Knecht gets hot in second half, scores 17 as No. 5 Tennessee rallies past Mizzou, 72-67

COLUMBIA, Mo. (AP) — Tennessee coach Rick Barnes asked the young guys on his bench at halftime, when the fifth-ranked Volunteers were losing to struggling Missouri, what they needed to turn things around over the final 20 minutes. “They said, ‘I think we need more effort,’”...

OPINION

Message from Commissioner Jesse Beason: February is 'Black History and Futures Month'

I am honored to join the Office of Sustainability and to co-sponsor a proclamation to mark “Black History and Futures Month” ...

Ending Unfair Contracts Harming Minority Businesses Will Aid Gov. Kotek’s Affordable Housing Goals

Senate Bill 1575 will protect small businesses from state and local government’s unfair contract practices while also allowing the building industry to help the governor meet her affordable housing project goals. ...

February is American Heart Month

This month is a time to recognize that heart disease is the leading cause of death in the United States, especially in the African American community ...

Thrilling History of Black Excellence in Our National Parks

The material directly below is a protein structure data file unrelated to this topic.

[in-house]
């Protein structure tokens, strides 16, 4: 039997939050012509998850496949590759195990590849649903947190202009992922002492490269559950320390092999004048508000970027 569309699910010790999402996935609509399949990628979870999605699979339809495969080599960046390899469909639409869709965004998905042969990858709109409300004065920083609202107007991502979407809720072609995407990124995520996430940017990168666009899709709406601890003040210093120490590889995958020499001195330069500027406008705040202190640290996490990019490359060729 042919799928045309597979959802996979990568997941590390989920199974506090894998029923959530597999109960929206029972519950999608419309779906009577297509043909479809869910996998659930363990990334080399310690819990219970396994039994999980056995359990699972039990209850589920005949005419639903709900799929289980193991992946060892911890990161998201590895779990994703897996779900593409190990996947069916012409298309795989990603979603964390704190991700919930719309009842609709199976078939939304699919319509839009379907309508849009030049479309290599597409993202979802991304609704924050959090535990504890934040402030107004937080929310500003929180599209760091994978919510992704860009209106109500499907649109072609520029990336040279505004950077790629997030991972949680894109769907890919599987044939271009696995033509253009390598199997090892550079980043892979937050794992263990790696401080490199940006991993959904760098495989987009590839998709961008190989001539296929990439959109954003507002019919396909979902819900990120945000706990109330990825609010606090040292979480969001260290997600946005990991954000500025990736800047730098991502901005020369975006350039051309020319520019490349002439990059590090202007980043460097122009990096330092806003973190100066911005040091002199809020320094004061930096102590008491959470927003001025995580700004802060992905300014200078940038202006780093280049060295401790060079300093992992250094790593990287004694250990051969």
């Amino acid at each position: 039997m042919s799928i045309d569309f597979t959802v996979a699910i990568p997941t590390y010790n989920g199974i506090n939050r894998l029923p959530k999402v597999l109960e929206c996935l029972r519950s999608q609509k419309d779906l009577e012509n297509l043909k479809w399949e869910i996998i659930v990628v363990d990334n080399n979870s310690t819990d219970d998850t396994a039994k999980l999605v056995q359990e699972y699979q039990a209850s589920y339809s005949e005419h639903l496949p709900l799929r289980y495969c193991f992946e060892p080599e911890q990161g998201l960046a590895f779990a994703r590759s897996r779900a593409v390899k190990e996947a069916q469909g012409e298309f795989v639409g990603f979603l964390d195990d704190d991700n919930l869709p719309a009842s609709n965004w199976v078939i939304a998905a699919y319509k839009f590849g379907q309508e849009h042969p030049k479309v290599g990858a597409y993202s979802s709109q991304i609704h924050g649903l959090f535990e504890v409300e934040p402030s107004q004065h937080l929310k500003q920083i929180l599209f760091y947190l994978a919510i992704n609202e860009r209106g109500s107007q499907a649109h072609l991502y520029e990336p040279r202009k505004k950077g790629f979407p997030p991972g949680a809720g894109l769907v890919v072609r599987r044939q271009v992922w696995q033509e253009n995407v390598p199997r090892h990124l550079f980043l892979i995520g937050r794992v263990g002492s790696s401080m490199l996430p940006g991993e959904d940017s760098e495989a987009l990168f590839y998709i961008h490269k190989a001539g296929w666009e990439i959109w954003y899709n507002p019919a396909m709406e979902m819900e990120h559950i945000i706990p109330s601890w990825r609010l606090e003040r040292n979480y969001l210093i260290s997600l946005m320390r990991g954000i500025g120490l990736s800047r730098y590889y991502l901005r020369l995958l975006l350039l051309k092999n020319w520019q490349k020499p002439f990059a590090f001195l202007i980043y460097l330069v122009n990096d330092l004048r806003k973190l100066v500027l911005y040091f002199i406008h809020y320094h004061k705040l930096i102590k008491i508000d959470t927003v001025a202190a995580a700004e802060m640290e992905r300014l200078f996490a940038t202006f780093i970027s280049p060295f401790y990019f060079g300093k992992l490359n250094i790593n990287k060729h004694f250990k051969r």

In every facet of American life -from exploration; conquest; defense; economy; resistance; conservation and the pursuit of human rights – I can show you a unit of the National Park System where the event took place, where African Americans made the...

AFRICAN AMERICANS IN THE NEWS

A love affair unraveled before a Black transgender woman was fatally shot in rural South Carolina

COLUMBIA, S.C. (AP) — A Black transgender woman and the guy she was secretly dating had just been pulled over in rural South Carolina. Dime Doe, the driver, was worried. She already had points against her license and didn't want another ticket to stop her from getting behind the wheel. Daqua...

Native American tribes gain new authority to stop unwanted hydopower projects

Federal regulators have granted Native American tribes more power to block hydropower projects on their land after a flurry of applications were filed to expand renewable energy in the water-scarce U.S. Southwest. Previously, the Federal Energy Regulatory Commission granted developers...

HIV/AIDS activist Hydeia Broadbent, known for her inspirational talks as a young child, dies at 39

LAS VEGAS (AP) — Hydeia Broadbent, the HIV/AIDS activist who came to national prominence in the 1990s as a young child for her inspirational talks to reduce the stigma surrounding the virus she was born with, has died. She was 39. Broadbent's father announced on Facebook that she...

ENTERTAINMENT

Dreaming of summer peaches? Some gardening tips for growing a peach tree in many climates

I planted my first peach tree last June, five months before Pantone named Peach Fuzz the 2024 color of the year. How serendipitous! Today peachy tones are showing up everywhere, from TV backdrops to home furnishings, clothing and brand logos. But for me, it’s not about the trend but...

FuboTV files lawsuit over ESPN, Fox, Hulu, Warner Bros. Discovery sports-streaming venture